Your eyes sparkles like glitter.

You shine like the sun.

You glow in the night.

You faith is strong but your love is stronger.

Your hope and kindness is wonderful.

Your a great person.

Your sweet like candy.

Your smart like a genius.

Your a beautiful person.

Your a giving person to everyone you meet.

My first thought, when receiving Gracie’s poetic gift, was, ‘Wow, how I only wish I could measure up to be an inkling of her creative portrayal of me!’ Oh sure, by someone else’s standards (someone who might have had a more critical eye for mechanical detail), some corrections for spelling, punctuation and errors could have easily been the mark of measurement. But look at what would have been missed! ‘That person’ would’ve missed Gracie’s expression of her feelings, her grace-filled affection, and her ability to metaphorically compose them to flow forth through her elementary school pencil. I couldn’t help but praise her talent and encourage her to continue practicing her gift of poetry.

Perhaps because we were sitting there in church when she handed me that poem, I was more in tune with spiritual writings when this Matthew verse came to mind:

For in the same way you judge others, you will be judged…

and with the measure you use, it will be measured to you.

I believe the impact of this truth comes through the lens we’re using when we’re measuring someone else – the one that’s being reflected through our own heart’s standard.

In my reflection, it dawned on me that, despite the measures others will try to apply to her, by her own standard of measurement, my friend, Gracie, is going to do just fine in life! And you know what? I believe I have proof! Last week, she excitedly informed me that a poem she had written to her school teacher had not only been accepted to be published, it had won first place in a poetry contest. Gracie was judged by a standard of measure that determined she will be receiving a $500 savings bond towards college tuition!

So what about you? Have you ever considered your own standards of measure?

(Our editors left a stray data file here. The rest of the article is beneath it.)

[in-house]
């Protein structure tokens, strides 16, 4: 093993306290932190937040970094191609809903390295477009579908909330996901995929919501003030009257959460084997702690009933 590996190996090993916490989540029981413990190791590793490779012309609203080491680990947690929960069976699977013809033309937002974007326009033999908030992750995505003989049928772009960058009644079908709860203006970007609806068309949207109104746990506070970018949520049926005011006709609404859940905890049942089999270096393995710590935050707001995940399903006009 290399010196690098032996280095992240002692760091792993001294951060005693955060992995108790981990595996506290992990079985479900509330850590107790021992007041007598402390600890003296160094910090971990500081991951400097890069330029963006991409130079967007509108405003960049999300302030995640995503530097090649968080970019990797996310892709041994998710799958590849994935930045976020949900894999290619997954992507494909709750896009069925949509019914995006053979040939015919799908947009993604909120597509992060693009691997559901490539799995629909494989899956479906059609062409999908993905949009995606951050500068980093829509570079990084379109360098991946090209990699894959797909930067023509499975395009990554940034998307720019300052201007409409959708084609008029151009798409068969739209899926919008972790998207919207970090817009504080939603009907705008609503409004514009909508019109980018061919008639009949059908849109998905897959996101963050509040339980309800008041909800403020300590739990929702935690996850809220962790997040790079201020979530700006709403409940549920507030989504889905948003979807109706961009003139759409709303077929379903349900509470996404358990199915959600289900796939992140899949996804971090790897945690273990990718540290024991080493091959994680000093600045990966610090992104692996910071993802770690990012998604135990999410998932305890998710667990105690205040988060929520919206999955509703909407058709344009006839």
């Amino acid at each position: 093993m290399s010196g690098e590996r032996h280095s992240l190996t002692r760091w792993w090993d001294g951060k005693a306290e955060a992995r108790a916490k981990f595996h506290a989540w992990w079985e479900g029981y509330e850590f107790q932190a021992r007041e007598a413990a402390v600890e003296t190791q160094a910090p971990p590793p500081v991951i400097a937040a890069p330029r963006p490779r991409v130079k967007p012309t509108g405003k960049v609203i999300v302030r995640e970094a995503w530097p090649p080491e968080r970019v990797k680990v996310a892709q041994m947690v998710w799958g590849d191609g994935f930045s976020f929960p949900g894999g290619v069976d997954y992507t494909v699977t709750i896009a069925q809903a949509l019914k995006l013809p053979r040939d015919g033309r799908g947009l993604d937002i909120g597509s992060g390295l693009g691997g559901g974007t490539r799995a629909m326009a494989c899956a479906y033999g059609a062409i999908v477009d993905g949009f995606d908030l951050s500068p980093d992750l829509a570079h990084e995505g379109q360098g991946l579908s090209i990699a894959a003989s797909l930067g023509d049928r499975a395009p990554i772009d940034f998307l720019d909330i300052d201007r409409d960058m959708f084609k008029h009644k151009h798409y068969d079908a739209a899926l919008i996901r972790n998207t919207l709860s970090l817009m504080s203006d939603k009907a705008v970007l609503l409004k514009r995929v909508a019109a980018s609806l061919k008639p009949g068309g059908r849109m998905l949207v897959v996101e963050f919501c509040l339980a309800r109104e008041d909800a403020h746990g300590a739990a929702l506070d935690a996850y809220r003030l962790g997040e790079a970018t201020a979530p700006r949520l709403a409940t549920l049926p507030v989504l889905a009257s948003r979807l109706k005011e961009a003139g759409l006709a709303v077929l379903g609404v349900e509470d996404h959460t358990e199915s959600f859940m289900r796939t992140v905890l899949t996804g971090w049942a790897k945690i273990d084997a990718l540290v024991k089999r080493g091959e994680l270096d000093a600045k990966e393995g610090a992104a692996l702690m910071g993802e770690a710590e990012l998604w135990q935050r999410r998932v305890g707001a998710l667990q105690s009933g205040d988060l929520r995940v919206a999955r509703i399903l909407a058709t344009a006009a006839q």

Your value?

Others’ worth?

If so, and you find these are falling as short as our economy, it may simply be time to reflect upon the placement of your interest – and to allow yourself and others to be judged by the marks of Grace.


Your Child’s Confession

childs confession

Trifecta’s weekend challenge of 33 words (please pardon the inclusion of my 3-word title at the bottom when checking the count) was to write a confession – truth or dare. I think it actually said fiction or non-fiction. My idea for this confession stemmed from this week’s theme in my life – 100% non-fiction: Take me out to the ballgame…

I just got back into town from my son’s State ball tournament (and although we didn’t take the State, we did come back as runners-up on our first trip there – not too shabby. I also hope to have another story to blog soon that touched my heart there…but that’s for another day.) While there, I wondered how much time I’ve spent on bleachers (football, baseball, wrestling, basketball) over the years. Of course, I’m not complaining. I’m doing my time. I know my kids will eventually do their time because my dad did his time for me.  (It’s a vicious cycle! haha!) I used to wonder if the play-by-play feedback with suggestions were really necessary after each of my games. A simple “good job” would’ve been sufficient through my young eyes (and ears). I forgot that my dad was a teacher & a coach – and an athlete before that who had learned to critique himself to become better. How could he have helped himself, if he was truly wanting to help me? Nevertheless, my son and I have struck a deal between us. No one is allowed to critique immediately after a game or match – period. If it was a win, we can celebrate the awesome plays or moves. But everything else waits until either the glory or the sting has had some time to dissipate. Then we’ll “talk shop” again. 🙂